The National Interest covers the invasion scenario nicely here. It is unlikely, due to the atomic weapons N Korea has, and probably a substantial supply of chemical weapons as well. The heavily populated city of Seoul is very close to the border, and would likely become a target of revenge with very high civilian casualties.
China recently positioned a higher number of troops on the N Korean border, but the purpose appears to be more to stop a mass emigration, than to invade.
Invasion? Doubtless, both the US and China have contingency plans for invading N Korea, but the chances either would actually do it are unlikely.
A more practical and safer scenario would be to kill Kim Jong Un. He has executed or driven off anyone of any real leadership ability in his government, so with his demise, there is no one who could step in and rally the troops to whatever the cause of N Korea might be said to be.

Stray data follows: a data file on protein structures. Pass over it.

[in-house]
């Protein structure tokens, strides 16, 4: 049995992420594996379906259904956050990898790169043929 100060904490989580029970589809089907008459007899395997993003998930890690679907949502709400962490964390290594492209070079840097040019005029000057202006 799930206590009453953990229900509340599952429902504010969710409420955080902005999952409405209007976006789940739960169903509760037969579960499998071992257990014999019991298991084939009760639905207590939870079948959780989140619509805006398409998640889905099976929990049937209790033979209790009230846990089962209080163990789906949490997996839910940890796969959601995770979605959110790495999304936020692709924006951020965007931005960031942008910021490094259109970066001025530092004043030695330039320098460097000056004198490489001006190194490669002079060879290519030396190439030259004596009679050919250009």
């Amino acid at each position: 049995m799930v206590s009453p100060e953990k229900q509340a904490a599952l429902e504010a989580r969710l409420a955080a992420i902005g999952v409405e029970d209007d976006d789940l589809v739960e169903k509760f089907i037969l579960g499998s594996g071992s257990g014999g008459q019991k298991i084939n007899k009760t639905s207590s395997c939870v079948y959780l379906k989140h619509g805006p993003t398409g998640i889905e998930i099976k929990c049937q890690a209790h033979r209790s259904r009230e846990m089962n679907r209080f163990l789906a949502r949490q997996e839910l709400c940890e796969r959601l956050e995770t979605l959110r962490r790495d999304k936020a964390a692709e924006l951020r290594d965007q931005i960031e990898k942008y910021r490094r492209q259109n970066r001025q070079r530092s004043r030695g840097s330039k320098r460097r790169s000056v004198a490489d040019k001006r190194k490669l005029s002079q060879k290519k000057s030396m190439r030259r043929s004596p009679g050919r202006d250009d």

A precision strike is a possibility - Kim is still seen in public on occasion. One idea floated was to offer his military leaders a big bundle of cash and permanent residence in any western nation they choose, if they'd kill him and walk away.
It will be very interesting to see how the major powers handle this situation. When Kim threatens to use nuclear arms, he must be taken seriously. The results of the N Korea issue will have a large bearing on whether other semi-rogue states pursue nuclear arms. If the major powers can take out Kim without an invasion, they can demonstrate that nuclear arms do not protect the person who threatens to use them.